Survey Shows Commute Can Cause Work Sickness

A new survey commissioned by The Workforce Institute at Kronos Incorporated and conducted by Harris Interactive reveals that more than 5,000,000 employed American adults have called into work sick because they couldn’t face their commute.

The survey examines how Americans commute to and from work; how their commutes impact their job satisfaction; and what they’d do if they didn’t have to spend so much time in the car.

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Findings of the survey:

  • Four percent of adults who commute to work have called in sick to work because they couldn’t face their commute. These kinds of unscheduled absences cost organizations 8.7 percent of payroll each year as discussed in a recent survey conducted by Mercer and sponsored by Kronos.
  • Few adults who commute to work – just six percent – are paid for the time they spend commuting.
  • Round-trip commuting times vary, but most take less than hours with 45 percent of adults who commute to work spending less than 30 minutes; 32 percent spending 30-59 minutes; and 16 percent spending one to less than two hours.
  • Everyone has their nightmare commuting story. Seven percent of adults who commute to work said their longest commute clocked in at five hours or more; 30 percent said it was more than two hours; and 31 percent said it was one to less than two hours.
  • For many adults who commute to work – 48 percent – commuting has a significant impact on job satisfaction, and 32 percent said they took the commute into consideration when they chose their current job. Fifteen percent said they would change jobs to shorten their commute, and 11 percent feel their commute negatively impacts their work-life balance.
  • Only 14 percent of adults who commute to work have the option of working from home, but among those who don’t have this option, 27 percent said they feel that given the necessary technology, they could do so effectively.
  • Despite various initiatives to encourage more environmentally friendly commuting practices, the vast majority of adults who commute to work – 83 percent – still travel to work by car alone. Eleven percent use public transportation; 10 percent walk; and nine percent carpool.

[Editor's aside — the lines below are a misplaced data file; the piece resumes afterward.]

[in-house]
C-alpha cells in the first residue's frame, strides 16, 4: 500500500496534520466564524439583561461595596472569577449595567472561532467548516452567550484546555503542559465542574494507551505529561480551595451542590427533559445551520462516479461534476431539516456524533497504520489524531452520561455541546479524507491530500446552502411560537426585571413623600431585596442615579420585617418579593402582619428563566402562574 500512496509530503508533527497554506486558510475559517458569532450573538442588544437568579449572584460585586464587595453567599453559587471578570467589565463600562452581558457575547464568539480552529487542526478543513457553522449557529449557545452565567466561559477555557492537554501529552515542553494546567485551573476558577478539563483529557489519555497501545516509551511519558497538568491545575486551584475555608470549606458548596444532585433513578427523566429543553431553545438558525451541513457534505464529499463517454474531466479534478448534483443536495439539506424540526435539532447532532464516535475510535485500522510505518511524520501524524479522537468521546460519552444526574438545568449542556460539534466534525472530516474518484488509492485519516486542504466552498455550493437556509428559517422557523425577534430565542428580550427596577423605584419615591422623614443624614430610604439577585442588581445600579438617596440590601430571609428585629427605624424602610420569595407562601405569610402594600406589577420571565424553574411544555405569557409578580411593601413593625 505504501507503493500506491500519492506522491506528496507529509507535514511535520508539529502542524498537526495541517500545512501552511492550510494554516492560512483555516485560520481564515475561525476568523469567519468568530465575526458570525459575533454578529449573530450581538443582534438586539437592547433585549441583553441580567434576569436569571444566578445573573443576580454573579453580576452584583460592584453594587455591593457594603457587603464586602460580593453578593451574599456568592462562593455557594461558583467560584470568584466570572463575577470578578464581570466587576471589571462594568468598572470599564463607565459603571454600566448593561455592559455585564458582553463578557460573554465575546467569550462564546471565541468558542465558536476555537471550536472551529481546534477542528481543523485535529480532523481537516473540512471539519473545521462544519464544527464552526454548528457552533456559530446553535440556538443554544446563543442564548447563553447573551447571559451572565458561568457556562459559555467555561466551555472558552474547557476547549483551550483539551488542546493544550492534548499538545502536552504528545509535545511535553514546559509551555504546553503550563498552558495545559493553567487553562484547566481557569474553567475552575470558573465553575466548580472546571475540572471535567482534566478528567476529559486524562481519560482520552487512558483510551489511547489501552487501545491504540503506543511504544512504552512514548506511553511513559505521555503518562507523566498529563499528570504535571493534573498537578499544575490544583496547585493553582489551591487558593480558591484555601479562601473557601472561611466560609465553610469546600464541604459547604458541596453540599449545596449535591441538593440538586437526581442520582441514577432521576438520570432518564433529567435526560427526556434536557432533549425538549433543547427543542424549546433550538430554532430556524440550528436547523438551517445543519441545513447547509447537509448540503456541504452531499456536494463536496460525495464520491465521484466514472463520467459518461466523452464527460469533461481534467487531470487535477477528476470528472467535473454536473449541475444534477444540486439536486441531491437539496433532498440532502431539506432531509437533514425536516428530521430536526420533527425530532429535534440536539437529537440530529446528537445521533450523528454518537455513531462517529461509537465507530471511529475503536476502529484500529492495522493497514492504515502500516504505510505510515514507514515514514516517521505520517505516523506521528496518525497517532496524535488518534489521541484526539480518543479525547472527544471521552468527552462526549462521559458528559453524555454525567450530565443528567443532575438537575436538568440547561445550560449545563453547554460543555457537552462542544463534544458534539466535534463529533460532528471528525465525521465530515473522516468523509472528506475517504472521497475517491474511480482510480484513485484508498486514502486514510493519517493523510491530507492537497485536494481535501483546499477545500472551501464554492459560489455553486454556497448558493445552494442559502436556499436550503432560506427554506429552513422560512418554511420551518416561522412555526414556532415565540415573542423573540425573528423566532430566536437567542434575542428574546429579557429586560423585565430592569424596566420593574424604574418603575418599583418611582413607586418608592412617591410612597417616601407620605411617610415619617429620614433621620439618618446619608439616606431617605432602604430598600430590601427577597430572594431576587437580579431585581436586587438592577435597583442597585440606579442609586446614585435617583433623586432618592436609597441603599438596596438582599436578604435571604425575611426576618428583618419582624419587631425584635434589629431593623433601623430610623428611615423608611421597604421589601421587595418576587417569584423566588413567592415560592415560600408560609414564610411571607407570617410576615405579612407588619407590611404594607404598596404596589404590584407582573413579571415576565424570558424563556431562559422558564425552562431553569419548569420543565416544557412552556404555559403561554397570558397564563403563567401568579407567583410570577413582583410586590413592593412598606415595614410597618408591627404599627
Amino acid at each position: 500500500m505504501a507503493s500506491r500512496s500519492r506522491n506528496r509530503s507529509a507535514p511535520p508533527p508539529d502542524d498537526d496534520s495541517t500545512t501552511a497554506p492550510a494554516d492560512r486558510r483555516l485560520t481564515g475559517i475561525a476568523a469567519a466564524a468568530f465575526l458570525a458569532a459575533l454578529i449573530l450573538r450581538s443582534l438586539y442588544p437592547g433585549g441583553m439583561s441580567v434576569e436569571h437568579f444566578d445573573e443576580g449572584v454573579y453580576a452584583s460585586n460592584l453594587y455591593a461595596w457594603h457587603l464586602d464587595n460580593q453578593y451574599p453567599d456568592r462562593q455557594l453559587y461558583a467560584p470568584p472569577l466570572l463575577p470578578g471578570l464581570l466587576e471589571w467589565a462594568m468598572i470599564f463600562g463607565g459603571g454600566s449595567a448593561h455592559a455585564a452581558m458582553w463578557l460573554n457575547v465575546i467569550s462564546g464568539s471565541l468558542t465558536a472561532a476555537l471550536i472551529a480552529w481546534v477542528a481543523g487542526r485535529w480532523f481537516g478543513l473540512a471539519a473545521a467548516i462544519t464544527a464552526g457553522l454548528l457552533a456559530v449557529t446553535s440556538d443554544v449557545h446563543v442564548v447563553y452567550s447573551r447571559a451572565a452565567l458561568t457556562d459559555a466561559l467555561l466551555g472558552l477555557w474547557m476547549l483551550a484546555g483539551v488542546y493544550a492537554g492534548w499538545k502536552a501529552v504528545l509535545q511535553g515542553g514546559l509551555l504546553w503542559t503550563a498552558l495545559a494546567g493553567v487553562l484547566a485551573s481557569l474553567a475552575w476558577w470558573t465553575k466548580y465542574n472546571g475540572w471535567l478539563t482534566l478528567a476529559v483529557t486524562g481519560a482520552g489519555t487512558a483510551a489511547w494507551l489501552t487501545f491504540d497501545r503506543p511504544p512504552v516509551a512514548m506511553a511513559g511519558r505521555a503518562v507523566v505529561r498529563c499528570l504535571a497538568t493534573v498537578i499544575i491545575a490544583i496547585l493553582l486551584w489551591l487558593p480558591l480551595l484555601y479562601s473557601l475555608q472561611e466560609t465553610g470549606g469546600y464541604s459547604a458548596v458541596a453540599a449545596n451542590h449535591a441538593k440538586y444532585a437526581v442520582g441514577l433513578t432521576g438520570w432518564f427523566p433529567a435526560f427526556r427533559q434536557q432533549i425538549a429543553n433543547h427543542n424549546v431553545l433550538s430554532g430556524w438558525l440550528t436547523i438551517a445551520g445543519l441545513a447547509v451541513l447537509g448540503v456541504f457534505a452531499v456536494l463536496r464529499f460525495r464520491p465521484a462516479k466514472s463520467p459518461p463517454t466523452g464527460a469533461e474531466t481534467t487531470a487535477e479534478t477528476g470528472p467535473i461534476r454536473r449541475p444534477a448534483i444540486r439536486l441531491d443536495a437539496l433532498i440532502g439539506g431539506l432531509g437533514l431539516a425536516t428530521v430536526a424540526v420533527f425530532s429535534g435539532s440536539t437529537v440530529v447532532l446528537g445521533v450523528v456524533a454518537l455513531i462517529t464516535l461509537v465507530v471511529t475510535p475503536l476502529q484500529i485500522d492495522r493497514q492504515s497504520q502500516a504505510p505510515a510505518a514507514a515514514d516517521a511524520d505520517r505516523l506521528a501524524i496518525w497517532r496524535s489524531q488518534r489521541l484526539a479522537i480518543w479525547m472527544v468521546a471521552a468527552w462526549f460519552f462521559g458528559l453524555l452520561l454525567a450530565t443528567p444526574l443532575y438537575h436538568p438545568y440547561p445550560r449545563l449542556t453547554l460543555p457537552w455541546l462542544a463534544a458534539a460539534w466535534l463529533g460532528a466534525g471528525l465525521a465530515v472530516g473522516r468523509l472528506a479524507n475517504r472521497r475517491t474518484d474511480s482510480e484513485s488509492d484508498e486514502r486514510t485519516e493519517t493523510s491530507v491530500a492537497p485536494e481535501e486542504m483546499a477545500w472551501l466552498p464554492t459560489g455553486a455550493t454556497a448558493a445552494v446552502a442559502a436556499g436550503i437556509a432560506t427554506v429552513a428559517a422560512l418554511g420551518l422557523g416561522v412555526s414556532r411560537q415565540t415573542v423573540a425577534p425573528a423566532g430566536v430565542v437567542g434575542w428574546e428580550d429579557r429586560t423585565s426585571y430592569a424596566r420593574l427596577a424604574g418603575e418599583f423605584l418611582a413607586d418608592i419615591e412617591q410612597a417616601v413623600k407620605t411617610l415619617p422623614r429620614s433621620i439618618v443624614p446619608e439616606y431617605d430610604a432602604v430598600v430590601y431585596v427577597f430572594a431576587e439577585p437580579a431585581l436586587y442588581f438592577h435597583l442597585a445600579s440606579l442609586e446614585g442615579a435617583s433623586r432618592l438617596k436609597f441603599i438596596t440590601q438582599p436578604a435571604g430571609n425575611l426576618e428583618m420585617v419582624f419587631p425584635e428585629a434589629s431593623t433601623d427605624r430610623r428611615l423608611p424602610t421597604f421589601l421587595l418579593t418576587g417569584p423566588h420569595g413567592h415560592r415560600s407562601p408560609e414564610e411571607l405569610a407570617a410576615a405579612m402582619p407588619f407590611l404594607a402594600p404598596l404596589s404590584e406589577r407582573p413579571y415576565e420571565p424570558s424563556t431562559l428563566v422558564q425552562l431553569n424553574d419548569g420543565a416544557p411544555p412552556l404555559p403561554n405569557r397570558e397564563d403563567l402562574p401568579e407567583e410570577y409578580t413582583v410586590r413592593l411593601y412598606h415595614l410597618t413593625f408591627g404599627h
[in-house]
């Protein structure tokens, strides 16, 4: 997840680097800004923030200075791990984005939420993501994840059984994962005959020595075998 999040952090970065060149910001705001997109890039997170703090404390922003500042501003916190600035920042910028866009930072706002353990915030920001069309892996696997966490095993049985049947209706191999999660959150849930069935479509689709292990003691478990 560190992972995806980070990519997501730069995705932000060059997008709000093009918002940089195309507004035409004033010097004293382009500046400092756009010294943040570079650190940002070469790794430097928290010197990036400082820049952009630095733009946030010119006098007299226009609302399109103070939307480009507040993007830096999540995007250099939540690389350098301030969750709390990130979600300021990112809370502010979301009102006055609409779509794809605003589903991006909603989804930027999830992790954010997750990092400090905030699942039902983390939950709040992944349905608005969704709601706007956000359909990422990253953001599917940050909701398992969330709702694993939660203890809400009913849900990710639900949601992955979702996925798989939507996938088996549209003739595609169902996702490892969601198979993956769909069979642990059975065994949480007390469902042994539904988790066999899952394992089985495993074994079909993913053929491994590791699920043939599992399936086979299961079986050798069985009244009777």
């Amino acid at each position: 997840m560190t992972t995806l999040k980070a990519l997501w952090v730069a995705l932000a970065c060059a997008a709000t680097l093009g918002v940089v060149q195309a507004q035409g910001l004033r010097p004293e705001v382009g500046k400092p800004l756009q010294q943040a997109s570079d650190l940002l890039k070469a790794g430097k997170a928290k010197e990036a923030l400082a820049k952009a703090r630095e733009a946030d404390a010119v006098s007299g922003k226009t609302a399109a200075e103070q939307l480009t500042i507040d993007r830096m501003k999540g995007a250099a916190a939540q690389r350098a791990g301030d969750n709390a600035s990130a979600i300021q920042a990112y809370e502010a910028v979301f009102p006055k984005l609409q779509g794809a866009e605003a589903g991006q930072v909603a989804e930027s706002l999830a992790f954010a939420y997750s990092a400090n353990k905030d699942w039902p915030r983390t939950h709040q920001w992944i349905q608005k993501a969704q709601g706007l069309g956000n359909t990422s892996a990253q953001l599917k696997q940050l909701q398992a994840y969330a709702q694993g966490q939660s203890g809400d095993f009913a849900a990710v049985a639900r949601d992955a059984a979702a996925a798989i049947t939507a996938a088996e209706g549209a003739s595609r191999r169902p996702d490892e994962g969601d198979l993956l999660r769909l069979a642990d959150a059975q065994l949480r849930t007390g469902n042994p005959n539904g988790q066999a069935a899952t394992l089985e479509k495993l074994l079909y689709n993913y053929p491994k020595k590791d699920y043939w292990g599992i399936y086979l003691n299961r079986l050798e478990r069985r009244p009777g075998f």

• The radio is still king when it comes to commuting. Seventy-six percent of employed adult commuters listen to music on the radio or their own listening device. Twenty-two percent enjoy the quiet time; 18 percent talk on the phone or text; and 11 percent talk to their fellow passengers. Only seven percent of people read a book or magazine, while four percent do work.
  • If they didn’t have to spend time commuting, the vast majority of adults who commute to work would be in bed. Fifty percent said they would sleep later; 42 percent said they would relax; 33 percent said they would spend time with family; and 28 percent said they would exercise.

“Managers should be mindful of the time their employees spend commuting as our survey shows it has a significant impact on job satisfaction. Where possible, putting policies in place to allow employees to travel during non-peak hours or work from home can increase employee satisfaction without a negative impact on the bottom line,” says Joyce Maroney, director of The Workforce Institute, Kronos.

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This “Road Wage” survey was conducted online within the U.S. between March 2 and 4, 2011 among 2,042 adults, of whom 1,077 commute to work, by Harris Interactive on behalf of Kronos, a global company providing workforce management solutions.

The survey findings were released Monday, April 25.

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Rakesh Raman